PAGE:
This is part of a series on wildfires, heat waves, and power outages in Colorado that walks through the role of climate change, how to stay safe, and what policymakers can do. Read more about Colorado Heat Waves here and Power Outages in Colorado here.
Originally published on NRDC Expert Blog.
More frequent and intense wildfires in Colorado are a clear sign that the climate crisis is here. Keep reading to learn more about how climate change is fueling stronger wildfires across Colorado, what you can do to keep yourself and others safe and healthy, and what your elected officials can do to ensure a livable state for today’s residents and generations to come.
How Climate Change is Fueling Colorado Wildfires
Climate change is already leading to a hotter and drier Colorado. In the past thirty years, the state’s average temperature has risen by two degrees Fahrenheit. While this may not sound like much of an increase to some, this warming is already having effects on our climate and health, resulting in drought conditions that set the stage for enormous wildfire risks starting earlier in the spring and lasting later into the fall. After 2020 wildfires burned more than 935 square miles of Colorado land, Governor Polis described wildfires as a “year-round phenomena” rather than a seasonal issue. And it’s not just Colorado: globally, 77 percent of countries experienced an increase in human exposure to wildfires between 2015-2018, compared to 2001–2014.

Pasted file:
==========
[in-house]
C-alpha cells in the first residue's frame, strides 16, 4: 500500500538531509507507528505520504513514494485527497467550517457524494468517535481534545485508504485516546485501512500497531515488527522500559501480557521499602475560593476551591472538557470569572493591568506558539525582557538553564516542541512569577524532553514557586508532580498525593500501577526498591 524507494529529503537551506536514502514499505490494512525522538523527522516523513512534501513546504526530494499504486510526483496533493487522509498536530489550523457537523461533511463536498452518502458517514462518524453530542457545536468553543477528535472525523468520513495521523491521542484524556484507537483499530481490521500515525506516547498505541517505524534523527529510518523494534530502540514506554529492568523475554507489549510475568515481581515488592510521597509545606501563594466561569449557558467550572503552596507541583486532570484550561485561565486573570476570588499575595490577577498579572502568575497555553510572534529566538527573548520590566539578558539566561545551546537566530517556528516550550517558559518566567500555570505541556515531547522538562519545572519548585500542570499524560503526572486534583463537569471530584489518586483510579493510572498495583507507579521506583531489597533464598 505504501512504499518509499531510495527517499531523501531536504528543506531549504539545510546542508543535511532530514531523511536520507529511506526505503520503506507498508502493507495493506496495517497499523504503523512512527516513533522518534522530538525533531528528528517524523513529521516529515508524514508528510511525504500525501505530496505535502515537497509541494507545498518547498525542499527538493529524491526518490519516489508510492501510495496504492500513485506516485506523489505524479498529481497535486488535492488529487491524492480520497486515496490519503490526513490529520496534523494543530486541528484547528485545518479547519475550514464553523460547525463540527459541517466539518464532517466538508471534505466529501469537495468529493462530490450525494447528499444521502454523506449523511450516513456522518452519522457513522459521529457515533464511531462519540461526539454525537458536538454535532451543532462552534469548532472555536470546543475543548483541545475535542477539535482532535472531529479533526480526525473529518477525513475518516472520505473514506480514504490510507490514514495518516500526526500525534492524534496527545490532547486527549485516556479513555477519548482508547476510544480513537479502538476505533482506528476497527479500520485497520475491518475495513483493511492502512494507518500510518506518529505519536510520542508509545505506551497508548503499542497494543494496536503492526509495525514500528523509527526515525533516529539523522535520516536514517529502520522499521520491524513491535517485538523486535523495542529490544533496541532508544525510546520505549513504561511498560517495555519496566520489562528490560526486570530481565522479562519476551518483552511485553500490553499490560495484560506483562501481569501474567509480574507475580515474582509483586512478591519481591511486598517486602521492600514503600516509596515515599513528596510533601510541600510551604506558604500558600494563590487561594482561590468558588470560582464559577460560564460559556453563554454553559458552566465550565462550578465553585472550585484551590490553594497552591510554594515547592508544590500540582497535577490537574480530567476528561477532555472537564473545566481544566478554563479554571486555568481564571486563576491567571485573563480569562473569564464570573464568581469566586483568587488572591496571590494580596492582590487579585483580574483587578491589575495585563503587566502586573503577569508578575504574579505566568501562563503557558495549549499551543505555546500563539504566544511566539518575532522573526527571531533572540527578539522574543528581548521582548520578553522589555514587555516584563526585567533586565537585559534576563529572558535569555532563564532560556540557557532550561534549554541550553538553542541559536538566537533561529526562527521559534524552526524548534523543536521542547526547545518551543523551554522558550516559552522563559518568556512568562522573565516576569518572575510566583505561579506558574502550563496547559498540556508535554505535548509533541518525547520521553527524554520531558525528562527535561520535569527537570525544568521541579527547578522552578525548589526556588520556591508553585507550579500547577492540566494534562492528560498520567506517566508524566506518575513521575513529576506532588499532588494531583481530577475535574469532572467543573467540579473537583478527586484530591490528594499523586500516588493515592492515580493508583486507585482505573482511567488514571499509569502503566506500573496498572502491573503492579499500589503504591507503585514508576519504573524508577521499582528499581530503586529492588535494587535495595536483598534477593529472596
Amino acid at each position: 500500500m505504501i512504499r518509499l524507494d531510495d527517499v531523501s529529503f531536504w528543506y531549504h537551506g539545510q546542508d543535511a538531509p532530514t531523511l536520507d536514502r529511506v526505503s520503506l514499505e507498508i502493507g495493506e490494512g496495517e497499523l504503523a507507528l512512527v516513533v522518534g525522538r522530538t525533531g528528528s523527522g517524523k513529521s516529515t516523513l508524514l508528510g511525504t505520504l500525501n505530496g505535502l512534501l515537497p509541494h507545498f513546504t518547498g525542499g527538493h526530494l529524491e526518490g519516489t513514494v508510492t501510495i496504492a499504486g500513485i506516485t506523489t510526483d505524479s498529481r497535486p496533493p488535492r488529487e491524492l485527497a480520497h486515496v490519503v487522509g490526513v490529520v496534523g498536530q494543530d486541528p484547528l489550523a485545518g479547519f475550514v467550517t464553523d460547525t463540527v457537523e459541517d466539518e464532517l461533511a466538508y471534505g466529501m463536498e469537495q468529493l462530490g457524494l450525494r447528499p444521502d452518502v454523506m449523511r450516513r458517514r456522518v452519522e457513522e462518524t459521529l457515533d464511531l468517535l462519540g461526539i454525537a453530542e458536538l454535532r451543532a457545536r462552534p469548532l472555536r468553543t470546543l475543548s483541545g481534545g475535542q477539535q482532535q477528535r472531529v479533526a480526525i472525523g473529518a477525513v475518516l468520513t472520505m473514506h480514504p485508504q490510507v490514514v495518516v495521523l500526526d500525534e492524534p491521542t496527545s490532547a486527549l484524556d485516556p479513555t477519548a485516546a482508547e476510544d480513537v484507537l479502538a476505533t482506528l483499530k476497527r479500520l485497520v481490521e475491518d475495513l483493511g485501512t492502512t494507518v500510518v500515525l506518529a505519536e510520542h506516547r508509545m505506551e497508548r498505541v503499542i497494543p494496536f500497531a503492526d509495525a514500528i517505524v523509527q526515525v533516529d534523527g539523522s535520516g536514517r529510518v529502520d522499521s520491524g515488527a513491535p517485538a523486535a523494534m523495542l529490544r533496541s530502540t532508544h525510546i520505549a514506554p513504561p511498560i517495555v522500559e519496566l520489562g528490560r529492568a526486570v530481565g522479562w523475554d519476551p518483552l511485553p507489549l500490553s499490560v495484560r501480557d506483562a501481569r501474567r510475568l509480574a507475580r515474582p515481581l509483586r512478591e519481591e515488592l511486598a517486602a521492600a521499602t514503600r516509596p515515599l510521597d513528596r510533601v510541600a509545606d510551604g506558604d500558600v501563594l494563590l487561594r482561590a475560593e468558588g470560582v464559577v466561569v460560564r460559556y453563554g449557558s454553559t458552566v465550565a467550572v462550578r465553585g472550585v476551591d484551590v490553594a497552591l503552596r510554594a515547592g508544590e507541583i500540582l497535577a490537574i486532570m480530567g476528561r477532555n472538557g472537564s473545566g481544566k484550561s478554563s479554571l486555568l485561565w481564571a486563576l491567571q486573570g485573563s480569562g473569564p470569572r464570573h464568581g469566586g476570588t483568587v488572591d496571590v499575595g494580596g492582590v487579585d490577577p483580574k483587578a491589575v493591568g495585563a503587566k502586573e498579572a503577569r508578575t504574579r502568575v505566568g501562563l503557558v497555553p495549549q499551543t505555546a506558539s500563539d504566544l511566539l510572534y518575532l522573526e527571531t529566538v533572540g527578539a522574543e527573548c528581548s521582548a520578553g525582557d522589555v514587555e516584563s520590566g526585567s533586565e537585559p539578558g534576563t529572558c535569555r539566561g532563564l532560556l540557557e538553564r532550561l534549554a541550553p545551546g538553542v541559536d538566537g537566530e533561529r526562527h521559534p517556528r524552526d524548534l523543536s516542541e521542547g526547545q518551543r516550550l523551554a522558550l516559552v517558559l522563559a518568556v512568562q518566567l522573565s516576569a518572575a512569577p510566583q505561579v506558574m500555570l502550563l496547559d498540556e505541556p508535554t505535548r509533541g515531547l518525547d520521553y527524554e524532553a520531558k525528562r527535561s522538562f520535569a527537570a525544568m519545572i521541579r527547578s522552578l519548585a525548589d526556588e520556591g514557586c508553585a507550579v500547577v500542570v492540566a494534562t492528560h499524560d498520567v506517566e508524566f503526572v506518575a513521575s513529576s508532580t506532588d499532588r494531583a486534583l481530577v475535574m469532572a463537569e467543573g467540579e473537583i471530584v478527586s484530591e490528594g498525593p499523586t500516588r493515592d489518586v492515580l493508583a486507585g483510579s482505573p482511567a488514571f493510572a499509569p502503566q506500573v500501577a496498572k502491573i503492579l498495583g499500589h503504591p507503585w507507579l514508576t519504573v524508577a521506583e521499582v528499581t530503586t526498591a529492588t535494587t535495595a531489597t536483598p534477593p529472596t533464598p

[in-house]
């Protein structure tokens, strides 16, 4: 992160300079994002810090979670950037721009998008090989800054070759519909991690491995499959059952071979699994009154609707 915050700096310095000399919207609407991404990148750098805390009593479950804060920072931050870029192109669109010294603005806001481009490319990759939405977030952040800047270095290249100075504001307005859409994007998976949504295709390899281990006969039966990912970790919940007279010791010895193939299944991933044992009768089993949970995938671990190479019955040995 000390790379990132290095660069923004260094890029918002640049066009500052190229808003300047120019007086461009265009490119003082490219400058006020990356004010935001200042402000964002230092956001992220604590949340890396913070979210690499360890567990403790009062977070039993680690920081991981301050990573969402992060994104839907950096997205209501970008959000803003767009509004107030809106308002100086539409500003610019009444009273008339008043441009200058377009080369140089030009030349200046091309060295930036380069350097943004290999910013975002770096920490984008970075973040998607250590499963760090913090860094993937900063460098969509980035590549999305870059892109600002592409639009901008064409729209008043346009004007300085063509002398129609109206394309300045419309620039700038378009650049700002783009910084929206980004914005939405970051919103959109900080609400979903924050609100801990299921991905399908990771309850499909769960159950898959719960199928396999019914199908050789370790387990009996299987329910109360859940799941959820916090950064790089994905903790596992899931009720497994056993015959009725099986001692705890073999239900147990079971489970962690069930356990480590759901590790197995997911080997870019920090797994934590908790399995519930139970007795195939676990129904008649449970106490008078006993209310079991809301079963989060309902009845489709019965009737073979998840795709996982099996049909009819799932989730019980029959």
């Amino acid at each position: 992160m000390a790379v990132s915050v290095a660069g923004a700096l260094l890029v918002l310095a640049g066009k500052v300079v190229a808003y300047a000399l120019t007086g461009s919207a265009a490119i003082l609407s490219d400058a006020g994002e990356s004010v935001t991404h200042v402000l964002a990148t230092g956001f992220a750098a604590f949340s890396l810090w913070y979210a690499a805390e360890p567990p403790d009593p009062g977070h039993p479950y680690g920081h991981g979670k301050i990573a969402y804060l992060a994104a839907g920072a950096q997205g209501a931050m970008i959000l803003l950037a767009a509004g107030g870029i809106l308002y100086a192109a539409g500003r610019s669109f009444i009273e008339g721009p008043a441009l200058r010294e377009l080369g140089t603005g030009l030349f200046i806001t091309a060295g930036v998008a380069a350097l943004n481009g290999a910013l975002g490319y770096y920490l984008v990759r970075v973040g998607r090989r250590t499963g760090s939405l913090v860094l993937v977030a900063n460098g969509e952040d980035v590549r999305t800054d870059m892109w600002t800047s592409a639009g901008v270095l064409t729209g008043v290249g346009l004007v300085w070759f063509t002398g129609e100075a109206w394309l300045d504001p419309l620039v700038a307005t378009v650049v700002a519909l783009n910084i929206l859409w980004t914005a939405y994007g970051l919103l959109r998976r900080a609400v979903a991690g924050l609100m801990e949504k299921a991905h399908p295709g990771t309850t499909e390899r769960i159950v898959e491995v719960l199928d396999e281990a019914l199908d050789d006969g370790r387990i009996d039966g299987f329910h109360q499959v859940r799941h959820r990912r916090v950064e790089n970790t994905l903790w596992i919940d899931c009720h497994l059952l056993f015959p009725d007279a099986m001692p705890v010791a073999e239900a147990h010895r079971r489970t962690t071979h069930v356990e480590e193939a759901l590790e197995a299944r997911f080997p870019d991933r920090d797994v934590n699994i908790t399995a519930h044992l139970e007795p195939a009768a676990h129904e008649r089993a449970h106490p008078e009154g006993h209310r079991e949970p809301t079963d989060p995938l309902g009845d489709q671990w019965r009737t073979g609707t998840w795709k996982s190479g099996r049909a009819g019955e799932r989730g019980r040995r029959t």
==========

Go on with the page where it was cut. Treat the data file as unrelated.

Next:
How Wildfires and Smoke Impact our Health and Safety
Many Coloradans are all too familiar with the dangers of wildfires and the challenges of evacuation. Every year, people are injured and lose their lives due to wildfires, and even those who are able to safely evacuate face risks upon return. There can be injuries during the post-fire clean up, water quality issues associated with melted plastic pipes, and mental health implications from the trauma.
Breathing smoke from nearby wildfires also results in negative health impacts. This smoke includes many harmful contaminants including fine particulate matter (PM 2.5), one of the deadliest air pollutants known to humans. Research shows that health consequences can include respiratory infections, cardiac arrest, lung cancer, stroke, low birth weight, mental health conditions, and exacerbated asthma and chronic obstructive pulmonary disease.
Even just one hour of smoke exposure can affect our lungs and hearts, and these consequences can reach people far beyond the direct area endangered by the fire. A NRDC study found that the area affected by wildfire smoke in the United States can be nearly 50 times larger than the area burned directly by fires—a phenomenon many Coloradans can confirm anecdotally, looking up at smoky skies from wildfires many miles away.